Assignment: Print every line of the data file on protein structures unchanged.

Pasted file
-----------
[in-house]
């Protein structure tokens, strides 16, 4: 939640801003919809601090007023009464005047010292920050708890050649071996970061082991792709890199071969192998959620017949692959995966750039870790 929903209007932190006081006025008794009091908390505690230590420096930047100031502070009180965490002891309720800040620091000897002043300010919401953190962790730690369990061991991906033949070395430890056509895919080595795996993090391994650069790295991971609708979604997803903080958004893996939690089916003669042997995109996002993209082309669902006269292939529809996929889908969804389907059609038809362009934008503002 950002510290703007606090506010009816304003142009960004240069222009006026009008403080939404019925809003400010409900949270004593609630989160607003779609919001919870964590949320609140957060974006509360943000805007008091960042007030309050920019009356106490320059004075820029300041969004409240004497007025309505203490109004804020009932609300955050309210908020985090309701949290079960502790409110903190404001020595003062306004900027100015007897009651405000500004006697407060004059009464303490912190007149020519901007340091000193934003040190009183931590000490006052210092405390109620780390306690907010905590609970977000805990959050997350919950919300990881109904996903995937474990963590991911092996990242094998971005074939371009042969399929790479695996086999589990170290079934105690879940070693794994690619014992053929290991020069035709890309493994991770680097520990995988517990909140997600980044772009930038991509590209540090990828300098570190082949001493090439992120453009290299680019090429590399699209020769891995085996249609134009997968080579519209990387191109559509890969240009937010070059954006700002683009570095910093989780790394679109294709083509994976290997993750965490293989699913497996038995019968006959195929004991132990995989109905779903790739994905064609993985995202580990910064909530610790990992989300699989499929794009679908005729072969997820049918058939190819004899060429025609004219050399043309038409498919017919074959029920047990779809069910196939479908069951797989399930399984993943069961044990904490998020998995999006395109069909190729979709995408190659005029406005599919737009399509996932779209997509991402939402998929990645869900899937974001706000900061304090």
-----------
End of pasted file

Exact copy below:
[in-house]
């Protein structure tokens, strides 16, 4: 939640801003919809601090007023009464005047010292920050708890050649071996970061082991792709890199071969192998959620017949692959995966750039870790 929903209007932190006081006025008794009091908390505690230590420096930047100031502070009180965490002891309720800040620091000897002043300010919401953190962790730690369990061991991906033949070395430890056509895919080595795996993090391994650069790295991971609708979604997803903080958004893996939690089916003669042997995109996002993209082309669902006269292939529809996929889908969804389907059609038809362009934008503002 950002510290703007606090506010009816304003142009960004240069222009006026009008403080939404019925809003400010409900949270004593609630989160607003779609919001919870964590949320609140957060974006509360943000805007008091960042007030309050920019009356106490320059004075820029300041969004409240004497007025309505203490109004804020009932609300955050309210908020985090309701949290079960502790409110903190404001020595003062306004900027100015007897009651405000500004006697407060004059009464303490912190007149020519901007340091000193934003040190009183931590000490006052210092405390109620780390306690907010905590609970977000805990959050997350919950919300990881109904996903995937474990963590991911092996990242094998971005074939371009042969399929790479695996086999589990170290079934105690879940070693794994690619014992053929290991020069035709890309493994991770680097520990995988517990909140997600980044772009930038991509590209540090990828300098570190082949001493090439992120453009290299680019090429590399699209020769891995085996249609134009997968080579519209990387191109559509890969240009937010070059954006700002683009570095910093989780790394679109294709083509994976290997993750965490293989699913497996038995019968006959195929004991132990995989109905779903790739994905064609993985995202580990910064909530610790990992989300699989499929794009679908005729072969997820049918058939190819004899060429025609004219050399043309038409498919017919074959029920047990779809069910196939479908069951797989399930399984993943069961044990904490998020998995999006395109069909190729979709995408190659005029406005599919737009399509996932779209997509991402939402998929990645869900899937974001706000900061304090």